Is Studying Too Much Bad?
The answer is partially that Working-Class kids are more likely to spend too much time studying instead of socializing and making connections:
Working and lower-middle-class children are less likely to participate in structured extracurricular activities than their more privileged peers while growing up (and when they do, they tend to participate in fewer of them). This hurts their job prospects in two ways. First, it affects the types of schools students attend. Elite universities weigh extracurricular activities heavily in admissions decisions. Given that these employers—which offer some of the highest-paying entry-level jobs in the country—recruit almost exclusively at top schools, many students who focus purely on their studies will be out of the game long before they ever apply to firms. Second, employers also use extracurricular activities, especially those that are driven by “passion” rather than academic or professional interest and require large investments of time and money over many years, to screen résumés. But participation in these activities while in college or graduate school is not a luxury that all can afford, especially if someone needs to work long hours to pay the bills or take care of family members. Essentially, extracurriculars end up being a double filter on social class that disadvantages job applicants from more modest means both in entering the recruiting pipeline and succeeding within it.
I am not sure how much I completely buy this argument. The author and interviewer does not explicitly mention what an elite job is but it seems to imply that an elite job means working in finance, consulting, and some small other fields. There are still good jobs where being a study grind can be an asset whether someone is a working class kid or an upper-middle class kids. Some examples of this are law (especially BigLaw), medicine, and engineering. There are also a lot of people who simply might not want jobs in finance and consulting.
That being said, there does seem to be truth in the idea that working-class kids might study the most or hardest. When I was an undergrad, we had a few all campus parties/events/traditions during the year. One was a Saturday in spring where everyone basically hanged out on the fields and drank beer provided by the college. This day was very close to finals time. Quite a few of the working-class/first generation college students I knew would spend the day studying in the library instead of hanging out and drinking with what can be described as almost all of the student body. This essay from the New York Times is about how the college orientation experience can be opaque for first-generation college students and their families. The author’s parents did not know that they were only supposed to be at college for a few hours during drop off and they did not know necessary items to bring for student life.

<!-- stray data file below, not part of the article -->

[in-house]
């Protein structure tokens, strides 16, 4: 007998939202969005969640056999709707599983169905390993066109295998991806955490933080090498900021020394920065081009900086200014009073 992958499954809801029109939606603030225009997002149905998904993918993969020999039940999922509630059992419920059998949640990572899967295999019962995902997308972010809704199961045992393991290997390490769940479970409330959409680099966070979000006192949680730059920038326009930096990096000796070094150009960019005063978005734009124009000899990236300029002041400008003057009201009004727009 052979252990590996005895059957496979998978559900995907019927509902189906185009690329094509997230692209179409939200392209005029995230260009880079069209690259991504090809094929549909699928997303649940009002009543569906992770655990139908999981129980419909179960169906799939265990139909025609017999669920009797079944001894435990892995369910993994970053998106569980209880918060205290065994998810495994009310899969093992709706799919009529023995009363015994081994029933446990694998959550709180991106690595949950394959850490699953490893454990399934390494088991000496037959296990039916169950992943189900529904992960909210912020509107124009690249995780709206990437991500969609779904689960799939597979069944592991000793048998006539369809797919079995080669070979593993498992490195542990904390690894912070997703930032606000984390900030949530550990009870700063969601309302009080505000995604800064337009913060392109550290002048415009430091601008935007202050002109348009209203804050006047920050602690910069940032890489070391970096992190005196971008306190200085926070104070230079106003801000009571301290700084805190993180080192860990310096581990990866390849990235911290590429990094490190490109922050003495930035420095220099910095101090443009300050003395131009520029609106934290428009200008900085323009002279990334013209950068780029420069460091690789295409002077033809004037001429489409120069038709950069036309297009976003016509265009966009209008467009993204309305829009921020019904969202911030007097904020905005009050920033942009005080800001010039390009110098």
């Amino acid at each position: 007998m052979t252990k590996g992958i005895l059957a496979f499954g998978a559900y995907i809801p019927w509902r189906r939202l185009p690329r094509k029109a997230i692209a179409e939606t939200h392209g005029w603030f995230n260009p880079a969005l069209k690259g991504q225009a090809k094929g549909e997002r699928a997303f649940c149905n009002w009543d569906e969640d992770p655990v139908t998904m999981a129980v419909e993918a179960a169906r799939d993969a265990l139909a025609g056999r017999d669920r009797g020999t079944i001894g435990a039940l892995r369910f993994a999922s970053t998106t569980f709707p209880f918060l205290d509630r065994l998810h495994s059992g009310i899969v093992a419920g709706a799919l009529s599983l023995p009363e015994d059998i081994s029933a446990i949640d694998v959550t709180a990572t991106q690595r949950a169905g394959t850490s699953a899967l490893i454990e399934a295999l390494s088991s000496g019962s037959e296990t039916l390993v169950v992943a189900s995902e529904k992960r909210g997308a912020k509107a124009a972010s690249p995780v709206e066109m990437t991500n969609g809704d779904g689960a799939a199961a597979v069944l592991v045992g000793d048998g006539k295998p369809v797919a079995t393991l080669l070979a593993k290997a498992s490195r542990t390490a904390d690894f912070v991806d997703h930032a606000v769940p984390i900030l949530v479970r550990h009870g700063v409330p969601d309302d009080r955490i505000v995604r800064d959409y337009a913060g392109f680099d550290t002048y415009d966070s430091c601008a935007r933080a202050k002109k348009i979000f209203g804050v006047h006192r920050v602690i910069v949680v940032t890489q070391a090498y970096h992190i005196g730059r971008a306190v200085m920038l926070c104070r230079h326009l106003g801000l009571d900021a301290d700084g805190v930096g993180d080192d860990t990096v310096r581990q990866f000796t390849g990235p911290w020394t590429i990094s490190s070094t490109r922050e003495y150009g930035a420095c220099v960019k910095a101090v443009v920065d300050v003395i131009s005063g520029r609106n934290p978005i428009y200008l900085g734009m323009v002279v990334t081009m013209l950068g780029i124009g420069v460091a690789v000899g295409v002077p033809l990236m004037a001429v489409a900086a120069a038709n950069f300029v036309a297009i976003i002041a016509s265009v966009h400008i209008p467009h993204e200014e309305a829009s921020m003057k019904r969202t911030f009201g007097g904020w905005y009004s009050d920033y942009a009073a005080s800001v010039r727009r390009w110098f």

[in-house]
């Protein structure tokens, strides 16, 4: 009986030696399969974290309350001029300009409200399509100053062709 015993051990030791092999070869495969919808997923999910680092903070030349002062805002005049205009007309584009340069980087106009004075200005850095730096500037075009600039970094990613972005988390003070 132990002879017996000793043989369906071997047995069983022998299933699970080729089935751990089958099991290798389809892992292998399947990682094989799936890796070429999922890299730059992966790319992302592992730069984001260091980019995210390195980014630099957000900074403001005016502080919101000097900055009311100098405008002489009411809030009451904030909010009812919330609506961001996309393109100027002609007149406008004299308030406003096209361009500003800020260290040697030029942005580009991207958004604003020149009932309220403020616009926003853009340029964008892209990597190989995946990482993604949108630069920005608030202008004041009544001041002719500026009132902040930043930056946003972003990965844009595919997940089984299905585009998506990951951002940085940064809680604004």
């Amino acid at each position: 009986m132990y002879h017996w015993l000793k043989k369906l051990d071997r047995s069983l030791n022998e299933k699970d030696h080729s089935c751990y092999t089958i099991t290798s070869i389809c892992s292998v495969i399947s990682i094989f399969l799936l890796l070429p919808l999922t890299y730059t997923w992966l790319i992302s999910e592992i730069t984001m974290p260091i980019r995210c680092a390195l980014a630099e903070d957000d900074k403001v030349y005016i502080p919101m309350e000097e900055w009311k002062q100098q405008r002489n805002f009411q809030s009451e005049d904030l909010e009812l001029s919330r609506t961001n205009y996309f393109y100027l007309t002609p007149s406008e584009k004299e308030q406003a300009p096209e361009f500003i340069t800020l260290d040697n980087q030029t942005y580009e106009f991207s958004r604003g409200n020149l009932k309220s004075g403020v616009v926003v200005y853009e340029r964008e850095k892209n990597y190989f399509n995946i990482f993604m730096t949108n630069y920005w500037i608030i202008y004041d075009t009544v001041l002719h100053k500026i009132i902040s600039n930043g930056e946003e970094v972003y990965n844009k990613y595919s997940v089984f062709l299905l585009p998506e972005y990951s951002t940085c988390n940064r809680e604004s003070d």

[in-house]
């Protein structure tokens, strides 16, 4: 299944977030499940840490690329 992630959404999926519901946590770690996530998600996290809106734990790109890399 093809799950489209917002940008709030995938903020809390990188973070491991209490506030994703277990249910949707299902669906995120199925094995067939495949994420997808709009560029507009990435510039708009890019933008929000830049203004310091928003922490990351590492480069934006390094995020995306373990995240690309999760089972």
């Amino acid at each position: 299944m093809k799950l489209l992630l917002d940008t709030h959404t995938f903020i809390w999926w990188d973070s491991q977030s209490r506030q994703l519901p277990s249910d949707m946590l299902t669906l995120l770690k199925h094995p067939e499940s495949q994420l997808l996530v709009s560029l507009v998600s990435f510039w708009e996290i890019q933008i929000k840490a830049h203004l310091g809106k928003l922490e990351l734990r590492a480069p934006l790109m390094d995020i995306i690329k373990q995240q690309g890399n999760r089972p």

The best answer for why working class students don’t get elite jobs could simply by this:
Quite simply, we like people who are similar to ourselves. Ask anyone what constitutes a good driver, leader, or parent, and chances are they will describe someone like themselves. The same is true for how people think of merit in the working world. Most employees in these firms are graduates of highly elite undergraduate or graduate programs and believe that’s where talent really resides. In addition, given how segregated our society has become socioeconomically, people who grow up in upper-middle or upper-class communities where college attendance is the norm may not realize structural factors that influence educational pathways and erroneously view university prestige as a reflection of ability alone. Finally, national rankings matter. Rankings provide an easily quantifiable, presumably “scientific” way of making sense of the myriad of educational institutions out there. They both reinforce beliefs that school prestige equals student quality (even though things having nothing to do with students’ abilities factor into a university’s rank) and serve as a convenient justification for limiting recruitment to a small number of elite schools with strong alumni ties to firms.
The big issue seems to be that how to get people to look beyond themselves and how to get people thinking outside of the small boxes of Ivy League, M.I.T., CalTech, Carnegie Mellon, some public Ivies like UVA and Michigan, and the other dozens or so of elite colleges. Laws that require companies to stop hiring from Harvard, Yale, Princeton, and Stanford might be more authoritarian and totalitarian than anyone really wants.